My first impression of this book, judging it by its cover, was that this was an old guide book from the early 1980s to some Eastern European country. It looks totally un-enticing and I would have let it remain in the Bargain Bin of 20 cent hardback books…but I noticed that there was a little Union Jack flag on the bottom corner , meaning that this had an English translation inside.

The title of this book is: A Dream Journey Through Sweden.

Dromresan. Means Dream Journey in Swedish.

Good to know.

So I picked up the book and flipped through it. And a card fell out.

BTW, that’s a European butterfly hovering over that weird green cake, called a Peacock, le Paon-du-jour (Peacock of the Day) in French. Now that you know it’s name, you’ll see it in a lot of it in European art.

It’s been a long time since something spiffy fell out of a book for me. And a Swedish Birthday Card is what I call a JACKPOT.

Thank you, Universe; Thank you.

 

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One thing I liked about Seattle is that it shares my feelings about the magnitude of a good cup of tea (left) in relation to a cup of coffee (right). Here’s what  tea-drinking heaven looks like:

You never know, in Seattle, where the perfect gustatory experience will reveal itself. Top Cat and I walked all over our University Park area on our first morning of the Great Pacific Great Northwest Tour and we could not find one single cute quaint achingly chic hipster-Seattle breakfast experience. Hunger got the better of us so we stopped in at (what I thought was) a one-off neighborhood establishment called Burger Master. (Turns out it’s a local chain.)

The place was clean, well-lighted, and full of regulars that looked like truck driving college professors. And the best thing was that if you order tea, they give you a choice of half a dozen black, green, and herbal teas. AND THEN THEY GIVE YOU A BACK UP TEA BAG.

Burger Master is the ONLY PLACE ON EARTH where that happens.

“We’re coming here every morning,” I told Top Cat.

And we did.

Here’s what the best breakfast place in all of Seattle looks like.

Although Burger Master is totally 100% my kind of place, you know that Top Cat, like most grown-ups, is much more demanding when it comes to cuisine. So he dragged me to a couple of fine dining experiences.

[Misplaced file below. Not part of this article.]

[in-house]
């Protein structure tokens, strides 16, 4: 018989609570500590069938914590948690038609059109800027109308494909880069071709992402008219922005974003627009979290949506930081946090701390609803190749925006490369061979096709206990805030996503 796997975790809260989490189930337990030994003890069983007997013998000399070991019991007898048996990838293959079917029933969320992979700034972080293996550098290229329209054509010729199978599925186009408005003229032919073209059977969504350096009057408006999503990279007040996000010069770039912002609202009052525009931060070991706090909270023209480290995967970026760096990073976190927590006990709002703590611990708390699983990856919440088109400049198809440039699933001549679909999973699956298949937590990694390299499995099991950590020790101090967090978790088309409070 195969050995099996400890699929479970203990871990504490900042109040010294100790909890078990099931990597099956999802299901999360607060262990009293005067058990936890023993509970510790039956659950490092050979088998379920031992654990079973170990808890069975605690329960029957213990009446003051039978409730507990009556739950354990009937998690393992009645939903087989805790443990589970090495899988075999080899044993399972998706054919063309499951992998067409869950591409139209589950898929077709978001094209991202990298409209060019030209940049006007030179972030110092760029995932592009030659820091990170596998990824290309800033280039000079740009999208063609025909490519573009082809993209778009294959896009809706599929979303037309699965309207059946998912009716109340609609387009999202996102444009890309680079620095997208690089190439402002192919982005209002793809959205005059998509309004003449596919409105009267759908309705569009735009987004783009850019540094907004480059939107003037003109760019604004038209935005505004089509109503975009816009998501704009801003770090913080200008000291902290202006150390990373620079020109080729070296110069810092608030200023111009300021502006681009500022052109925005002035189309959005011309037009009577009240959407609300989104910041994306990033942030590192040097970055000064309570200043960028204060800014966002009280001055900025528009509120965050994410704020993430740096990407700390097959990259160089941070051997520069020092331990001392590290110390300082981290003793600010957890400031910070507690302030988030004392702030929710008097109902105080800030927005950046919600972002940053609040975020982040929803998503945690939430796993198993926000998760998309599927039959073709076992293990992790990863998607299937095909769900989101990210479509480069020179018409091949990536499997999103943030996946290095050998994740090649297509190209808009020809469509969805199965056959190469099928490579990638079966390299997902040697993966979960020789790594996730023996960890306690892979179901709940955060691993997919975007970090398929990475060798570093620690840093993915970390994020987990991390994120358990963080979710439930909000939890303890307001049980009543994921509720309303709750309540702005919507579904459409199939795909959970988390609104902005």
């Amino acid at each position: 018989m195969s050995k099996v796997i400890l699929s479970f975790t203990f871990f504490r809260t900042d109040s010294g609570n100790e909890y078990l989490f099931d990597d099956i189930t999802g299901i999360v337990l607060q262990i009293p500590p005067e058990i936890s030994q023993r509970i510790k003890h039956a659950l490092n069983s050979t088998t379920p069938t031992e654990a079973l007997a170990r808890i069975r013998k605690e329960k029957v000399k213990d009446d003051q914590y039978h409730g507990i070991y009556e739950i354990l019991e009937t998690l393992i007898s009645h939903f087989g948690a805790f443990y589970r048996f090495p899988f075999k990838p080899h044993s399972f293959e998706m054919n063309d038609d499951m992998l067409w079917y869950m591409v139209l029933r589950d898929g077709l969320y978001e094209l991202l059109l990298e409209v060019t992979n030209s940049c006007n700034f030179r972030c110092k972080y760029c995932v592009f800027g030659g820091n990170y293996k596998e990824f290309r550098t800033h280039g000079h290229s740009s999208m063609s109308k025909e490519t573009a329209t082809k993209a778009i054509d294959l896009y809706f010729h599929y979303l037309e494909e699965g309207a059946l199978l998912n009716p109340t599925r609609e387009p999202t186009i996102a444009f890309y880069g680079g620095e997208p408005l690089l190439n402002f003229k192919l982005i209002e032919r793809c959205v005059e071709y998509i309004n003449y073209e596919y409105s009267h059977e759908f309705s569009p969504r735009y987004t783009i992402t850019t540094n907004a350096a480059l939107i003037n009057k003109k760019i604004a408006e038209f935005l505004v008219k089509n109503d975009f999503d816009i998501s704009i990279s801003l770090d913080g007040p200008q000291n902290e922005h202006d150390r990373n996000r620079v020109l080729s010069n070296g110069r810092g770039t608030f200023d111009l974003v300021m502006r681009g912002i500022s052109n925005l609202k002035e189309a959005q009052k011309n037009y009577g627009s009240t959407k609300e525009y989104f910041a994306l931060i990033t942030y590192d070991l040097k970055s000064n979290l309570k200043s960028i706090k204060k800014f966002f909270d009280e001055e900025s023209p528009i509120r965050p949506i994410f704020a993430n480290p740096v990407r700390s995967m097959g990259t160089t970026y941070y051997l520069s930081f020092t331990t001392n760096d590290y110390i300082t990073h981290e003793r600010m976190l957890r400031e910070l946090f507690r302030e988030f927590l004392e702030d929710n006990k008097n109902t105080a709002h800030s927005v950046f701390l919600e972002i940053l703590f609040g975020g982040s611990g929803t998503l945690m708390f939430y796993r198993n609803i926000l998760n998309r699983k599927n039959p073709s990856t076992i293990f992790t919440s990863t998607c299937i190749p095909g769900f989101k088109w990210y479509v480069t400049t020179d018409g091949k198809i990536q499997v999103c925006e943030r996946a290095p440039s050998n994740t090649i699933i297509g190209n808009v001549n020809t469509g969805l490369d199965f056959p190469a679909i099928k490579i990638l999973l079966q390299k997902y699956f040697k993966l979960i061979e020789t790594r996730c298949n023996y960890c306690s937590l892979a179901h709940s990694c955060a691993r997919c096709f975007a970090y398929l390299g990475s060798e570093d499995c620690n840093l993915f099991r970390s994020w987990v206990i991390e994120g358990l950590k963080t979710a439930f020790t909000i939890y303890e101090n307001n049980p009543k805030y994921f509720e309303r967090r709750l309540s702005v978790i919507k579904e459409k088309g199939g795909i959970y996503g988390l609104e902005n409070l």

First, there was Elliot’s on the warf there, underneath the Pike Place Market.

The Copper River salmon had just that morning arrived from Alaska, an event that is as ballyhoo’d in Seattle as the Nouveau Beaujolais is in France.

This (above)  is what a $35 piece of fish looks like at Elliot’s. Top Cat said it was worth every farthing. ( had a $6 Caesar salad and couldn’t wait until it would be time for breakfast again.

The next night we drove across the West Seattle Bridge across the Puget Sound to go to Alkai Beach, to Salty’s restaurant, where we could dine while gazing at the Seattle skyline. Also, out in the middle of the bay there’s a float on which huge fat sea lions pile and bark their constant complaints that there are too many huge fat sea lion asses on this damn float.

This (above) is what a $50 piece of Copper River salmon looks like at Salty’s. Top Cat said it was worth every half-farthing.

My fish-n-chips were pretty good too.

The next day we headed to Edmunds.

Edmonds is a lovely town, as we walked around and poked into a few other book shops and Top Cat discovered that the wine shop there stocks a little-known Bordeaux that we discovered in the Cotes de Castillon— Chateau Robin — and he also found out that the wine we paid $40 for at Salty’s costs $14 out in the real world. It’s called 14 Hands and you will not regret spending $40 on it if you have to.

So we got a bottle of 14 Hands and drove to have a look at the coastal town of Mukilteo.

We had heard that Mulkiteo is a fine place to watch the sunset.

It was a tiny bit chilly, slightly colder than usual for May, and windy, and we had an open bottle of wine, so we sat in the car and opened a small bag of pretzels that Top Cat had been carrying in his jacket pocket for four days, and I opened the doggy-bag (Styrofoam box) that I’d got for the half sandwich I couldn’t finish at lunch, and we hunkered down for the view.

The light got dimmer, the wind got colder, it began to rain, the seagulls called one another, and we kept toasting our luck in being together in a rented car with left overs on the edge of the beautiful Puget Sound.